This is a somewhat different Zuckerberg to the one the public knew just a year ago. In recent months he has transformed from an awkward wunderkind with a preternatural ability to anticipate where the Web is going into an amicable executive unafraid of laying out his grand plan. It is not just that he is a bit more confident and articulate, though he is both; what is striking is that for the first time in my two years of interviewing him, Zuckerberg seems at ease. "The fear is behind him," said a friend of Zuckerberg's. "Until a year ago, he thought this might be the next Google, but he wasn't sure. Now he's sure. The fear is gone."
Facebook's soaring user base and booming revenues are, strangely, not really what is behind this shift in disposition, impressive as both figures are. (Facebook now has more than 500 million active users, and is expected to take in at least $1.5bn in revenue this year, mostly from advertising. Facebook does not charge users, and as a private company, it does not share its financials.) Nor is it Facebook's "stickiness": The site is the largest on the Web in terms of time spent and page views. Instead, what has endowed this company with a new confidence is a more subtle transformation.
The change is this: Facebook is no longer merely a social network, where users check out updates from friends, glance at photos and play some games. Rather, it is making moves to be an essential part of the entire online experience. The company is becoming people's home page, e-mail system, and more. Much in the way Google extended its capabilities from search to include e-mail, maps and books, Facebook is becoming a part of ever more daily services on the Web. The company is also making strides to achieve one thing Google has not: It is well on its way to becoming the de facto identity platform for the Internet.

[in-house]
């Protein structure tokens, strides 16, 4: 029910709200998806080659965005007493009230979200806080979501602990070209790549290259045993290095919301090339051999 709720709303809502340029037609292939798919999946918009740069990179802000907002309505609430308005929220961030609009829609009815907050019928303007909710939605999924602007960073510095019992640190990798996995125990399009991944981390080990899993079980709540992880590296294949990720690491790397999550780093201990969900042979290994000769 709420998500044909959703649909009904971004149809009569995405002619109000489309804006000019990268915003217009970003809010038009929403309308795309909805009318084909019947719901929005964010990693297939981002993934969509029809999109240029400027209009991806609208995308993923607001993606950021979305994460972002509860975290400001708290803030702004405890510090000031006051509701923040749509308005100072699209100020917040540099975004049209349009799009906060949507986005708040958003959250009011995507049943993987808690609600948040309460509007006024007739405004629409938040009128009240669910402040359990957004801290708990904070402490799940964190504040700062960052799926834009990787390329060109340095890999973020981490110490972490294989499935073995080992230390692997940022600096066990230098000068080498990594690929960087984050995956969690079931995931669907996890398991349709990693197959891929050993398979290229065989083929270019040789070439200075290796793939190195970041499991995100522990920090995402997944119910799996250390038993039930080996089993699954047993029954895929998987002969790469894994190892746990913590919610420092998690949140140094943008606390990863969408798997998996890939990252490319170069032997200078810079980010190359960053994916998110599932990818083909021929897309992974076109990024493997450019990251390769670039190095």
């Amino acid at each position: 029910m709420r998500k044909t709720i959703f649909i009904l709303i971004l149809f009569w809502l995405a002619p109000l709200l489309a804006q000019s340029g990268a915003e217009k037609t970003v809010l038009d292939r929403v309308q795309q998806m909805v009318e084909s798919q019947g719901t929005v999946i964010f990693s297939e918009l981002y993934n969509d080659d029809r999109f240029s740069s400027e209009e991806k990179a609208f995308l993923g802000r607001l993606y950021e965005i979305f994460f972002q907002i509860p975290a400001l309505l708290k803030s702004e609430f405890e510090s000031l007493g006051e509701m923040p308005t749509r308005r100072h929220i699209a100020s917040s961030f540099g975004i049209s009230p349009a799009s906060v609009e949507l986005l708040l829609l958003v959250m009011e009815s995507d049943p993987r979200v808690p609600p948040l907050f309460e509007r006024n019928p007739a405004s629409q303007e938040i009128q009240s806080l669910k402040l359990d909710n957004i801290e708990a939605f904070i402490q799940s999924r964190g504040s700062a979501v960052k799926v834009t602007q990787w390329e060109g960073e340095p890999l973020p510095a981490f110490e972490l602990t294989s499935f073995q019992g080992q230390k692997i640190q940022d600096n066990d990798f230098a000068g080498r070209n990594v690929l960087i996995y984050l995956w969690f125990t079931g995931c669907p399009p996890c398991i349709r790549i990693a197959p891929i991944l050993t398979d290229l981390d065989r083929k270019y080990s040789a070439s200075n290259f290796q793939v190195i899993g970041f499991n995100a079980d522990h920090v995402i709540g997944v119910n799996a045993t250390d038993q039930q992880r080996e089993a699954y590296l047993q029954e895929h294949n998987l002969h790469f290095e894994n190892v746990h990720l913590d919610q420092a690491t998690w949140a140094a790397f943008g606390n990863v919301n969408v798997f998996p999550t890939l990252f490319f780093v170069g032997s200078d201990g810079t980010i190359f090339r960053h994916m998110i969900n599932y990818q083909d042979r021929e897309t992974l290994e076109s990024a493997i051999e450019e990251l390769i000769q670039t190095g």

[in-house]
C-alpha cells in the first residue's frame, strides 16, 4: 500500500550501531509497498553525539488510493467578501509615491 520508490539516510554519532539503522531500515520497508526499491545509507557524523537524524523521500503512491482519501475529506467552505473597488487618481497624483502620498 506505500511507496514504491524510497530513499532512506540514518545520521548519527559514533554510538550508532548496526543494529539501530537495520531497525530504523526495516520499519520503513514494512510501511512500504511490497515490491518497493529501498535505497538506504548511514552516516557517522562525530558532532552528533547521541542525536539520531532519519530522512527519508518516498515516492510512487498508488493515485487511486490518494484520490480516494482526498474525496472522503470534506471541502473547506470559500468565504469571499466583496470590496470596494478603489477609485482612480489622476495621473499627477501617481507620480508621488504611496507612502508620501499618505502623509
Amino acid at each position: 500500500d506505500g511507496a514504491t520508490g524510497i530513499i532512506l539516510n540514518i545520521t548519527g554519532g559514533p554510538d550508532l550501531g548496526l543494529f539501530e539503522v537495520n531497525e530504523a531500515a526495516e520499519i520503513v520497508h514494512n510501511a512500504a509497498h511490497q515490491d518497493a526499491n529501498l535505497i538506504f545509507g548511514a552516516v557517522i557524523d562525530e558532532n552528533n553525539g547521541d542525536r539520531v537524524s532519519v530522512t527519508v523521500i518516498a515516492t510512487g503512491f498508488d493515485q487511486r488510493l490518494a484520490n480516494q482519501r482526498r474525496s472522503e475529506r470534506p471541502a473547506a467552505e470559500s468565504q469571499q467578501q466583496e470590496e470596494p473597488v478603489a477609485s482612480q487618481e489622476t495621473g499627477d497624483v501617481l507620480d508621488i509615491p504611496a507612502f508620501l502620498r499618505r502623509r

With its map of profiles of people from Australia to Venezuela—what it calls the "social graph"—Facebook is becoming the virtual driver's license, house keys, and passport for those traveling around the Web. Since 2008, users have been able to log in to other sites using their Facebook credentials. And in April, the company rolled out a suite of new features that made it even easier for other Web sites to tether themselves to Facebook. These include the Like button, which enables people to quickly express their affinity for a product and share it back to their Facebook newsfeed, and other "social plug-ins" that enable users to interact with their Facebook friends on other sites.
It is a global phenomenon. There are millions of users in countries such as Indonesia, Taiwan, Colombia, and Turkey. Zuckerberg has said he wants to push further into the developing world, and Facebook has a range of products that allow users with the simplest mobile phone to access the site.
More than 2 million sites have integrated with Facebook since 2008, including 90 percent of the top 1,000 sites on the Internet. That number is growing by about 10,000 sites a day. Nearly one-third of Facebook's 500 million users interact with it on third-party sites every month. In this way, a growing portion of online activity involves Facebook, even though it is not happening on Facebook.com.
David Gelles is a technology reporter for the Financial Times.